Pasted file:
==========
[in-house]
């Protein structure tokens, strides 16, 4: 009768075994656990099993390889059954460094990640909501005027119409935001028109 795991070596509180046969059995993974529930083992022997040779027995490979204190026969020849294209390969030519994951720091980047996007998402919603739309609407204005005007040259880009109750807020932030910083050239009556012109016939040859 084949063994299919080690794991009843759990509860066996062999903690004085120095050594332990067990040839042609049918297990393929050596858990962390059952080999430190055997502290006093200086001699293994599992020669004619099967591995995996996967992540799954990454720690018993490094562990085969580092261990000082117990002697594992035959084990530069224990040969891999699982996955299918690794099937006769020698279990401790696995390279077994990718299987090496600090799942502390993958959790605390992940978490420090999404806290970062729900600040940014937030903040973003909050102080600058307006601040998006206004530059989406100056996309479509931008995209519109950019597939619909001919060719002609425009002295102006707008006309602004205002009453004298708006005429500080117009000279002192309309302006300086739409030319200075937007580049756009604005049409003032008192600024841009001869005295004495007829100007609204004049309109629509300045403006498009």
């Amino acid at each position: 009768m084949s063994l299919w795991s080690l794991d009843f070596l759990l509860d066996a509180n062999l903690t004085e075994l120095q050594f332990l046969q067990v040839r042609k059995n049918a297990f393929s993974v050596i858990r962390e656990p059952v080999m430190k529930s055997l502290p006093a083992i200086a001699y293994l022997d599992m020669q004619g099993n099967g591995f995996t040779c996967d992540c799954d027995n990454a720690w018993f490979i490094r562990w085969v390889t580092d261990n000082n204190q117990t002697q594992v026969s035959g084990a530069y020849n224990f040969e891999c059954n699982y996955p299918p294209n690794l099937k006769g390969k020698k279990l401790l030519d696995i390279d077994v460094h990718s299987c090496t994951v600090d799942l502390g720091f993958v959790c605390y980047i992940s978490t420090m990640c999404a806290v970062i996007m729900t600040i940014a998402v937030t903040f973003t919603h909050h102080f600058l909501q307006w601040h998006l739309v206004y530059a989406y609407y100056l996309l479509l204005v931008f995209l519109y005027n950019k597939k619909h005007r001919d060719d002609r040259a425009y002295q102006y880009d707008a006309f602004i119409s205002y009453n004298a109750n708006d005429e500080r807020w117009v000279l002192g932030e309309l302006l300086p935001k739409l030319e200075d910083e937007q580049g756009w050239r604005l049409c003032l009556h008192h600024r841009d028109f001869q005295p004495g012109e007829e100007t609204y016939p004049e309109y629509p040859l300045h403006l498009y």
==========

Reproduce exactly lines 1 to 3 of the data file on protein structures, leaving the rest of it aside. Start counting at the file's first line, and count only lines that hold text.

[in-house]
């Protein structure tokens, strides 16, 4: 009768075994656990099993390889059954460094990640909501005027119409935001028109 795991070596509180046969059995993974529930083992022997040779027995490979204190026969020849294209390969030519994951720091980047996007998402919603739309609407204005005007040259880009109750807020932030910083050239009556012109016939040859 084949063994299919080690794991009843759990509860066996062999903690004085120095050594332990067990040839042609049918297990393929050596858990962390059952080999430190055997502290006093200086001699293994599992020669004619099967591995995996996967992540799954990454720690018993490094562990085969580092261990000082117990002697594992035959084990530069224990040969891999699982996955299918690794099937006769020698279990401790696995390279077994990718299987090496600090799942502390993958959790605390992940978490420090999404806290970062729900600040940014937030903040973003909050102080600058307006601040998006206004530059989406100056996309479509931008995209519109950019597939619909001919060719002609425009002295102006707008006309602004205002009453004298708006005429500080117009000279002192309309302006300086739409030319200075937007580049756009604005049409003032008192600024841009001869005295004495007829100007609204004049309109629509300045403006498009």
């Amino acid at each position: 009768m084949s063994l299919w795991s080690l794991d009843f070596l759990l509860d066996a509180n062999l903690t004085e075994l120095q050594f332990l046969q067990v040839r042609k059995n049918a297990f393929s993974v050596i858990r962390e656990p059952v080999m430190k529930s055997l502290p006093a083992i200086a001699y293994l022997d599992m020669q004619g099993n099967g591995f995996t040779c996967d992540c799954d027995n990454a720690w018993f490979i490094r562990w085969v390889t580092d261990n000082n204190q117990t002697q594992v026969s035959g084990a530069y020849n224990f040969e891999c059954n699982y996955p299918p294209n690794l099937k006769g390969k020698k279990l401790l030519d696995i390279d077994v460094h990718s299987c090496t994951v600090d799942l502390g720091f993958v959790c605390y980047i992940s978490t420090m990640c999404a806290v970062i996007m729900t600040i940014a998402v937030t903040f973003t919603h909050h102080f600058l909501q307006w601040h998006l739309v206004y530059a989406y609407y100056l996309l479509l204005v931008f995209l519109y005027n950019k597939k619909h005007r001919d060719d002609r040259a425009y002295q102006y880009d707008a006309f602004i119409s205002y009453n004298a109750n708006d005429e500080r807020w117009v000279l002192g932030e309309l302006l300086p935001k739409l030319e200075d910083e937007q580049g756009w050239r604005l049409c003032l009556h008192h600024r841009d028109f001869q005295p004495g012109e007829e100007t609204y016939p004049e309109y629509p040859l300045h403006l498009y």